Pho is actually really simple to make, but I wanted to breakdown what I've learned from my mom, and many iterations of trying to replicate her version. I wouldn't say this recipe is traditional or authentic. I'd just say it's good. Having eaten pho a dozen times and a dozen different ways, all over Vietnam, I can only say there are good and bad preparations of this dish, but no official one that rules them all.
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I love how I'm still learning new ways of preparing really basic cuisine from just about anyone. That's the great thing about classics like lasagna--everybody loves it, and everybody has their own personal take on it.
This is the ultimate burger. For an 8 oz. burger, it's the lighest, heaviest burger you'll ever eat. This is due to the a technique pioneered by Heston Blumenthal of Fat Duck fame. This is how we do our version.
I stumbled on this technique serendipitously. I was aiming for a flat-baked salmon chip, but it didn't work out as planned. Although, it ended up with a cool effect of looking like glass, it also tasted like glass, or at least, that's what it felt like we were chewing on. It was virtually unpalatable.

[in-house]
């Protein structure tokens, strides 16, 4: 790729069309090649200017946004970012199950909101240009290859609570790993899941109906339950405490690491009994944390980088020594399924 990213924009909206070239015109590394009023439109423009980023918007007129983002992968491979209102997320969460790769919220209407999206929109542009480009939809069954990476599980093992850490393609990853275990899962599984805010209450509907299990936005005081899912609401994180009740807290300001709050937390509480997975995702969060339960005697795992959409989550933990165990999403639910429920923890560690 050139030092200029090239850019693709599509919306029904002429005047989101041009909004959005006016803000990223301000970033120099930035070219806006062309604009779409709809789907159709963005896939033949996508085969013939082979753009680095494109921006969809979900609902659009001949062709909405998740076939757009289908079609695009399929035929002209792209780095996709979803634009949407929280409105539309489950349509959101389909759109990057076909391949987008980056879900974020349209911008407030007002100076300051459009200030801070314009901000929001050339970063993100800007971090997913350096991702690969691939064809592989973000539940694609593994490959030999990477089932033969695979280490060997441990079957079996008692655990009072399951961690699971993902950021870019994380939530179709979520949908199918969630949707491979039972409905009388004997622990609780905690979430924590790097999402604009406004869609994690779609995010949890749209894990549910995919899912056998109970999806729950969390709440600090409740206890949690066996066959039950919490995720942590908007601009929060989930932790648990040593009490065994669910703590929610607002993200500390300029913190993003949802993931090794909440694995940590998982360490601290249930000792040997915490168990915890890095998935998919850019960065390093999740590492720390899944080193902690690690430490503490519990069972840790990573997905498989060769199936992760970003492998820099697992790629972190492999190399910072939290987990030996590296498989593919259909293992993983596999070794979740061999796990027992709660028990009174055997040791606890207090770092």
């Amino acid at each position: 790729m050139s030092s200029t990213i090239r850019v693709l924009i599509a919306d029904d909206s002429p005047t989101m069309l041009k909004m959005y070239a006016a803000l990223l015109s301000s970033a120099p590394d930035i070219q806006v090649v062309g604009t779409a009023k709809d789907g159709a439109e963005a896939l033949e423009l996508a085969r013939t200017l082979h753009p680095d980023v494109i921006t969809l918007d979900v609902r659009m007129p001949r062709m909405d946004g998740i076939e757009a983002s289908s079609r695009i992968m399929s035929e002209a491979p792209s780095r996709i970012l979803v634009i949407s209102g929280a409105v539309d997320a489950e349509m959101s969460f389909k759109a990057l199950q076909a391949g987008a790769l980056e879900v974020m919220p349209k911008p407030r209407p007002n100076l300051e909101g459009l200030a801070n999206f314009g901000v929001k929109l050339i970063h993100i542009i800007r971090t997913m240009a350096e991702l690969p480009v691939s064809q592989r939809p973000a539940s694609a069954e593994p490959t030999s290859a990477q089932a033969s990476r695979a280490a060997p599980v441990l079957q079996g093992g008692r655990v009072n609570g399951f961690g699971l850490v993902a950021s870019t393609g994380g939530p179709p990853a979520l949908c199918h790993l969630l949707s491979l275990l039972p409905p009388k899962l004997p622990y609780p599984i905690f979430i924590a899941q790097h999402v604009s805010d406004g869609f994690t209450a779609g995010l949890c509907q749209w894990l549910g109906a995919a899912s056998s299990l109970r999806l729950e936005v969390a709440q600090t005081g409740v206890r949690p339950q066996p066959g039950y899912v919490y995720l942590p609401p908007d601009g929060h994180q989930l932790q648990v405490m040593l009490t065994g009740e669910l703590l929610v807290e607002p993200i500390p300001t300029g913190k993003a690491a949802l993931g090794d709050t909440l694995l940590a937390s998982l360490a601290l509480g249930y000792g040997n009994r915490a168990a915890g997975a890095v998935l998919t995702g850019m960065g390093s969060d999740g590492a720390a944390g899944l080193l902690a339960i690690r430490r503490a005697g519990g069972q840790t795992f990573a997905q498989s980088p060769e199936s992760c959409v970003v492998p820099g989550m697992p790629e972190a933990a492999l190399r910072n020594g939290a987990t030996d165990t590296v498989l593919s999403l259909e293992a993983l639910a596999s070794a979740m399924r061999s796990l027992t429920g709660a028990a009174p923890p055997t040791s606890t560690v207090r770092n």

home-made chicharones | pimenton - vinegar
Chicharones at home is easy. Remove the skin from the belly, leaving about 1/4 inch of fat. Put your pork skins into a non-stick pan and season with salt and a touch of vinegar to taste. Do not crowd the pan or else the skins will stick to each other later on in the cooking process. Add water just to cover, then add twice that amount of water (this is just a method of measurement to make you have enough water). Boil the skin until all water has evaporated and then turn the heat to low. At this point, the excess fat from the skin should have rendered out enough to cover the skins. If this is not the case, add a neutral oil so that the skins are submerged. Keep the heat on low and continue to render until the skin becomes crispy. Toss with additional salt if needed and your choice of seasoning (I like pimenton because it gives it a smokey characteristic). Drain on paper towels to cool.
I love falafels. To me, a good falafel should be explosively crunchy on the outside, and light and fluffy on the inside. A bad falafel is bland, dense, and sometimes even pasty. I've had my fair share of those.
This recipe took some trial and error to develop. Here are the most valuable things I've learned: